The ‘Young Rembrandt’ show at the Ashmolean Museum was both shockingly impressive and enormous fun.
Ertegun scholars (l to r): Janice Cheon, Wilmien Janse Van Rensburg, Henry Straughan at the exhibition
The works spanned from Rembrandt’s earliest known creations produced in the mid-1620s to the more mature paintings of the mid-1630s, at which time he was already producing masterpieces in Amsterdam. Viewing the development of an artist from their earliest attempts all the way to virtuosity is naturally fascinating, but in Rembrandt’s case it was particularly striking. Some of the earlier engravings, paintings and sketches were of such poor quality that the curator, An Van Camp, happily called them ‘dreadful’, and they bore no obvious resemblance to the later Rembrandt. There were some particularly odd looking animals in these early works, such as the Goat in Tobit Accusing Anna of Stealing the Kid, 1626. It is, I think, refreshing to see that even the greatest of craftsmen started off confusedly fumbling and failing while trying to develop their skill.
Tobit Accusing Anna of Stealing the Kid (1626)
One delightful aspect of the exhibition was Rembrandt’s sense of humour: from his amusing facial expressions in his self-portraits (for instance, Self-portrait in a Cap, 1630), to the ageing and time-worn models he dressed up in exuberant, extravagant and regal clothing (such as A Man in Oriental Dress, 1632), to his apparent obsession with scatology.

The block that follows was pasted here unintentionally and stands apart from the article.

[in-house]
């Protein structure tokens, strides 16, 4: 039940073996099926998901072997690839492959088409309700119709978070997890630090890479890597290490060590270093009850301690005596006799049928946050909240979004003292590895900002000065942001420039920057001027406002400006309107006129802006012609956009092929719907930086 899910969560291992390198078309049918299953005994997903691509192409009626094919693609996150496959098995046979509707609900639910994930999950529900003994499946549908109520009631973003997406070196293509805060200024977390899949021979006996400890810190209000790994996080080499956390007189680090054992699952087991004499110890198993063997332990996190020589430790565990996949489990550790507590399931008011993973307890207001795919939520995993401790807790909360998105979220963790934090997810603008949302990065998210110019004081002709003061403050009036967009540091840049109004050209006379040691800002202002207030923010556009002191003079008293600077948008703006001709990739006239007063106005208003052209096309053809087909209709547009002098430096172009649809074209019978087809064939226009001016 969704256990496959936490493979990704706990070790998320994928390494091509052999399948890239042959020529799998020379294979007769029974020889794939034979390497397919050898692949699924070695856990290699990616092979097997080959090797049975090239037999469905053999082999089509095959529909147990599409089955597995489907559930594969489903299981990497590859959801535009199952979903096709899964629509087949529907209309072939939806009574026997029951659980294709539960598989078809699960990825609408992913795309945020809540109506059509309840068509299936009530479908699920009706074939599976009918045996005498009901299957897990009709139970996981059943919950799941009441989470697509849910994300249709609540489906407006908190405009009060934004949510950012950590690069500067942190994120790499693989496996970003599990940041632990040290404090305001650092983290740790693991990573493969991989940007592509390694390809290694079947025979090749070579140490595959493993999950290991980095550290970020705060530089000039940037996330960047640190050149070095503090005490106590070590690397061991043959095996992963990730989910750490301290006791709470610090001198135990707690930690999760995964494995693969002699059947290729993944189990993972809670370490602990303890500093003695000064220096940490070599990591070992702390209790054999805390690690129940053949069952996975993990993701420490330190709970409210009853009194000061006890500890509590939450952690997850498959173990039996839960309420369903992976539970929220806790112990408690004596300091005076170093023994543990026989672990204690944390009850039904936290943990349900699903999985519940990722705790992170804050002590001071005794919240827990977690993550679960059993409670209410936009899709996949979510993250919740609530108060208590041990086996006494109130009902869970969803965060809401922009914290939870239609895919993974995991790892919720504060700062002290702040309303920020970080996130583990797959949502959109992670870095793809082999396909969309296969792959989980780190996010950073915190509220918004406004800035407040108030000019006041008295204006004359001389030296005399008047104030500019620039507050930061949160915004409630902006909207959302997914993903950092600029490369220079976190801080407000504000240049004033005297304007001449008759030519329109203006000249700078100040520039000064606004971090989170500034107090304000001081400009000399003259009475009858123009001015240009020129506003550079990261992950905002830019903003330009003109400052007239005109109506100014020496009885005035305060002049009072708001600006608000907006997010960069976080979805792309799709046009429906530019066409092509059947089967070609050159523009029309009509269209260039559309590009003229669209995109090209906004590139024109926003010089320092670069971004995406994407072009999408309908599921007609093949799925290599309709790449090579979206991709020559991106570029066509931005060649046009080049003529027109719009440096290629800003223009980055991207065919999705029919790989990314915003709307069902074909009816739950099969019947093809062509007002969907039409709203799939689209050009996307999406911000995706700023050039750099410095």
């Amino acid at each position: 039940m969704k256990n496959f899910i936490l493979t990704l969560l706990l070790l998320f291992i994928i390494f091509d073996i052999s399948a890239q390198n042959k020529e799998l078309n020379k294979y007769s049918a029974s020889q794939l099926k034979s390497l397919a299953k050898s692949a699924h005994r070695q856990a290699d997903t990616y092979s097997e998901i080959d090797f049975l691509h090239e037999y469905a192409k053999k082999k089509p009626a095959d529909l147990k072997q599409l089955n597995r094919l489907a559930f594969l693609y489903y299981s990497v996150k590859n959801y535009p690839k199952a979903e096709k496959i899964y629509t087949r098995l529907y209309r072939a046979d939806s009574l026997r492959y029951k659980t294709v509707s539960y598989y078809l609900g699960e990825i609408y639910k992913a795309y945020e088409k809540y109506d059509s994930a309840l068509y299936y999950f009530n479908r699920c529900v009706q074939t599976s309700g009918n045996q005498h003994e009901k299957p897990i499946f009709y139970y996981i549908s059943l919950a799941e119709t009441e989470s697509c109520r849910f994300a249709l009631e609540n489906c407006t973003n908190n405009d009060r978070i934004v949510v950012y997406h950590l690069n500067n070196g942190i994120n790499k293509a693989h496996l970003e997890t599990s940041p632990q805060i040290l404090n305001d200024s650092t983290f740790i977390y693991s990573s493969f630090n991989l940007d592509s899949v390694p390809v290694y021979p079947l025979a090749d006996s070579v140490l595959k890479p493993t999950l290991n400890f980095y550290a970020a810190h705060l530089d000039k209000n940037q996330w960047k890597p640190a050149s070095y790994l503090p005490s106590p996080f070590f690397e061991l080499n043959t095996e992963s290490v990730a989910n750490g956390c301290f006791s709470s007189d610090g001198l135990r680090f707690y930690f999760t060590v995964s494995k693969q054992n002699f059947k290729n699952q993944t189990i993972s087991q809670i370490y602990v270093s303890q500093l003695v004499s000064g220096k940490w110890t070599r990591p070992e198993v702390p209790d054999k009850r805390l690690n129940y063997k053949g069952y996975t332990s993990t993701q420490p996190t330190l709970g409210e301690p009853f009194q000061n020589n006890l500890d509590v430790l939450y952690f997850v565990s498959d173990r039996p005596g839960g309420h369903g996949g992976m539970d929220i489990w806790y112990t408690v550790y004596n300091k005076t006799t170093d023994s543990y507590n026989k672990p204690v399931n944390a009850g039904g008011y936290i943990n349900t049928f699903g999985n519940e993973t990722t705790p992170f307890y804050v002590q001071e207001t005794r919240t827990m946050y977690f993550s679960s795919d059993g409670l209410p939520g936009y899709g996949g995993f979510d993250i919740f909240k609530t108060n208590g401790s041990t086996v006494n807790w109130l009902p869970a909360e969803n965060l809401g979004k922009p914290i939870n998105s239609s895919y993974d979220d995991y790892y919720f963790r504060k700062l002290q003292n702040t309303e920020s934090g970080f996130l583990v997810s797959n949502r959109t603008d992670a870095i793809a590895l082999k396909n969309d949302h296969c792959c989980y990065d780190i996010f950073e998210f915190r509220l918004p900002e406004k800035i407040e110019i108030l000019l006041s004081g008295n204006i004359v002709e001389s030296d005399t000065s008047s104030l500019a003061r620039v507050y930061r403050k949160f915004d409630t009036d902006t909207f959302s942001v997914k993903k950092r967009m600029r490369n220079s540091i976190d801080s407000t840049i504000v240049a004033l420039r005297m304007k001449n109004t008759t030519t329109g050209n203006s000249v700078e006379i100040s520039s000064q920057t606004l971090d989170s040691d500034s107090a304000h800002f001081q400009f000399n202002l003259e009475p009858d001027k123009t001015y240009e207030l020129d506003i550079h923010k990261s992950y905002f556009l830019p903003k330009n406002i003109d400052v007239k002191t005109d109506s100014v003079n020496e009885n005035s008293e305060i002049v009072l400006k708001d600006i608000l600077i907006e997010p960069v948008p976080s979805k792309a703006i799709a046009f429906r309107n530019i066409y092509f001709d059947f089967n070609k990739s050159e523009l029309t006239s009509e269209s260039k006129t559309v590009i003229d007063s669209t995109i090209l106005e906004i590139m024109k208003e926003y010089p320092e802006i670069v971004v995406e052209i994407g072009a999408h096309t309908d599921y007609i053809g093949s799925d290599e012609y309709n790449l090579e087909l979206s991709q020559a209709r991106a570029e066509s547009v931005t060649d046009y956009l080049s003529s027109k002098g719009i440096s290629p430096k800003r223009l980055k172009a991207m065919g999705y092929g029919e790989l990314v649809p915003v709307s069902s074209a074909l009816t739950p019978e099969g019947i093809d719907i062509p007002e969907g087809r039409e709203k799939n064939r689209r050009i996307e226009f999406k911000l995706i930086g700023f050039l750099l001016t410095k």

Self-portrait in a Cap (1630)
Indeed, it was quite a surprise to see detailed etchings of women defecating and urinating (see A woman defecating, 1631, and A man urinating, 1631), though perhaps the best example of his humorous scatology is a painting of the Biblical story of the Good Samaritan, where in a wonderful moment of bathos, Rembrandt places the Samaritan helping the traveller in the background, and a dog obtrusively and copiously defecating in the foreground (The Good Samaritan, 1633).
The Good Samaritan (1633)
Alongside his humour, these paintings of defecation are typical of Rembrandt’s apparent fascinating with all aspects, not only the exalted and beautiful, of the human condition. This sensitivity to life in all its appearances was also present in the painting I found most excellent and moving in the exhibition: Bearded Old Man, 1632. The old man, who seems to be perhaps suffering from dementia, is painted in such a way that it uniquely captures frailty, fear, confusion and sadness. Movingly, the man depicted, though a different man, bears resemblance to the early sketches of Rembrandt’s own father.